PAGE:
In retrospect, my favorite thing about RMNP was the lack of commercialism in the park. No vendors, no lodging, just cheap camping, free shuttles, and nature. It was fantastic. Outside of the park, sure there was plenty of commercialism and lodging and food, but within the confines of the park it really felt like a getaway from all of that, and it was truly wonderful. After all, we all own the national parks, don’t we?

I hope we can get back in the next few years…we didn’t see the west side of the park at all and there are so many more hikes to do. But you’ll see, next is Wyoming, and Wyoming is pretty awesome.

Bouldering in Boulder (Road Trip Part 2)

I think it’s time I actually look up what “bouldering” means. An ongoing theme of our trip was me misusing it. Or just using it to mean climbing over rocks, which I’m not entirely sure isn’t somewhat correct.

Part 1: There and Back Again

Now for Part 2–

Day 3: We woke up in Denver and took advantage of the excellent indoor plumbing. We drank coffee with Derek and Sarah for a bit and then took off. We made a quick visit to REI’s flagship store nearby and then drove to Boulder, which was only about 30 minutes. Leslie and Peter play with the Colorado Music Festival, well, this summer Peter was playing and Leslie was on leave/subbing due to somebody needing to take care of the baby.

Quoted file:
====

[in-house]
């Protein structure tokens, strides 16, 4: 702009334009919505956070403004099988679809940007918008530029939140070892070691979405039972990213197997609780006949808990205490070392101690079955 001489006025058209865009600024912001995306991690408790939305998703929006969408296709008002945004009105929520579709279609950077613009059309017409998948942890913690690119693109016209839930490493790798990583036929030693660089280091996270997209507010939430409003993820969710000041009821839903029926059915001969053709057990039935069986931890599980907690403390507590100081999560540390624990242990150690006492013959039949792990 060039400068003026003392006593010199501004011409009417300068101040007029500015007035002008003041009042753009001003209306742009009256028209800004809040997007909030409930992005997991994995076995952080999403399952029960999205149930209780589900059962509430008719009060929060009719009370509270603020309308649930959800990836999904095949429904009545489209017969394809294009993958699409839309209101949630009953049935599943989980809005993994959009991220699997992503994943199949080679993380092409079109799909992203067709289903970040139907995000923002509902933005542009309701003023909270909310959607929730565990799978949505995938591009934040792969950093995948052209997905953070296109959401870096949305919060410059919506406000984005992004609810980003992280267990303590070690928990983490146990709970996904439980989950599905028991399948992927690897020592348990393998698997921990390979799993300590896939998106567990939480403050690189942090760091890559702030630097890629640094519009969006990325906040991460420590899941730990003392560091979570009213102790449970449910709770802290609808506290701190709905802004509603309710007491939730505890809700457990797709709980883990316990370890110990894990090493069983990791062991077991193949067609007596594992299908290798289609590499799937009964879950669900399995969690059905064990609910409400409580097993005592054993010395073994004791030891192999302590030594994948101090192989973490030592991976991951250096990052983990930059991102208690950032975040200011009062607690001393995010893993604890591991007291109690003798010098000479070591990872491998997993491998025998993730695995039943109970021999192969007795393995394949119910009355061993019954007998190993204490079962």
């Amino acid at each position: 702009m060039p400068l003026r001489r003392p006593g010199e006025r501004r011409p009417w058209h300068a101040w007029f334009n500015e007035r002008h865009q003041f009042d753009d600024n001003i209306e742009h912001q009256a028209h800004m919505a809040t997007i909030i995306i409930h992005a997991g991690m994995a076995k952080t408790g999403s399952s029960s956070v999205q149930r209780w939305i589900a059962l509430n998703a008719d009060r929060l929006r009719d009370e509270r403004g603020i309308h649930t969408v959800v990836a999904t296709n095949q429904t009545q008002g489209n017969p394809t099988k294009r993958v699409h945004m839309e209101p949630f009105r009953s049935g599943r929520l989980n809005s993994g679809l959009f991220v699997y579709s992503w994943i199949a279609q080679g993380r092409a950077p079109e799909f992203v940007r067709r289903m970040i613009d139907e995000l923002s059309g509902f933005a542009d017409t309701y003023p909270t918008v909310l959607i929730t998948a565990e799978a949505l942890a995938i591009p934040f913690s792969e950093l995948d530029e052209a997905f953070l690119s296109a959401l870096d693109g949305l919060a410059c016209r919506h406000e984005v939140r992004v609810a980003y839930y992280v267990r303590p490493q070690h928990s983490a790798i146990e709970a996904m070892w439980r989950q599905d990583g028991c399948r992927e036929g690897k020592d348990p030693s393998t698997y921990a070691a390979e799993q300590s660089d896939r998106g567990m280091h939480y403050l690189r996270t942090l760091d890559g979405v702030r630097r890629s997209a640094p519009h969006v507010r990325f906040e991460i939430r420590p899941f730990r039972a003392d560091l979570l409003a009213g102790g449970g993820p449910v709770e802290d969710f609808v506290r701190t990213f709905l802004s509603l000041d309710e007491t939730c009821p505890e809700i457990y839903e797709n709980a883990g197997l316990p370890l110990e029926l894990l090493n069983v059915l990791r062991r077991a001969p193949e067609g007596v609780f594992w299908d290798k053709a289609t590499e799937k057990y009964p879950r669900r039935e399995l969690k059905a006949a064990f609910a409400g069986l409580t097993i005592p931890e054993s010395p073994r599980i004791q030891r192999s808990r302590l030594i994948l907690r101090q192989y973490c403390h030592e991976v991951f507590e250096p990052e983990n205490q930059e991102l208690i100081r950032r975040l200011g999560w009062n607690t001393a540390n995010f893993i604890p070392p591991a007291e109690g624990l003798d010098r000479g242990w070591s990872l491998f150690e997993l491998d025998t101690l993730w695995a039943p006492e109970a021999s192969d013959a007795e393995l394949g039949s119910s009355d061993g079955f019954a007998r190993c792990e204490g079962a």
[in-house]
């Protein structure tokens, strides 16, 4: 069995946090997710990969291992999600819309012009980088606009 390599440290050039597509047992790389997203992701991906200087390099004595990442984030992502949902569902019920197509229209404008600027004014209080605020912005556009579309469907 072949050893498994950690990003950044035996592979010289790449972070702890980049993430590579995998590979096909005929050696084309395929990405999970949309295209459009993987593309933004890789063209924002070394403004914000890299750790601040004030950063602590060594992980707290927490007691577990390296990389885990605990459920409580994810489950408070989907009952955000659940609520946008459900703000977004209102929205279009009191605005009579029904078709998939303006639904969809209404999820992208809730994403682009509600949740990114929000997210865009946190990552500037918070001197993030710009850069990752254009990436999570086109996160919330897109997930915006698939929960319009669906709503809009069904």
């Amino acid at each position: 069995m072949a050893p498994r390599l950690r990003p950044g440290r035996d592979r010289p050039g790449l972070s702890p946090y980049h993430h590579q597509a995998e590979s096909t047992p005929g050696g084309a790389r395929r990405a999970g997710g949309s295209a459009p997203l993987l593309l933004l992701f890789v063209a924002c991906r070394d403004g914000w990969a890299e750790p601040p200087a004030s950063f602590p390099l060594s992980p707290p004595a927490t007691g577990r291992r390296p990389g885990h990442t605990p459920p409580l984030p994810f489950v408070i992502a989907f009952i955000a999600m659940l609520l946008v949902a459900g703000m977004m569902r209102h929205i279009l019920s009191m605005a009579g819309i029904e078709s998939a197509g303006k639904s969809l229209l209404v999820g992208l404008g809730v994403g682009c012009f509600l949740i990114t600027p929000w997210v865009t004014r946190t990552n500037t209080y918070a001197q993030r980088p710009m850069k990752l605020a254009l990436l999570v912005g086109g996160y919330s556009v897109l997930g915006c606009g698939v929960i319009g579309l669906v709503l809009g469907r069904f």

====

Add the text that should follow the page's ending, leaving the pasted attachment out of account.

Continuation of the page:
That baby. Such a cutie.

We met Leslie in their place at Creekside, which is code for really terrible housing. Thanks Colorado Music Festival! But they had the apartment fixed up very nicely for a baby and they were eagerly awaiting our arrival. After Peter got done with rehearsal we had lunch at Next Door at the Kitchen, or the Kitchen Next Door, or who really knows. It was tasty though, and that’s what mattered. Boulder is a cute town, and is honestly really busy and crowded, no matter what time of day or week, it seems, which means it’s pretty touristy, I guess? I’d visiting a few years prior but it was fun to go with Louie and also to see my little niece.

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That’s her looking annoyed that she was eating peas off the table when we were getting delicious shrimp tacos and salmon salad sandwiches and whatnot.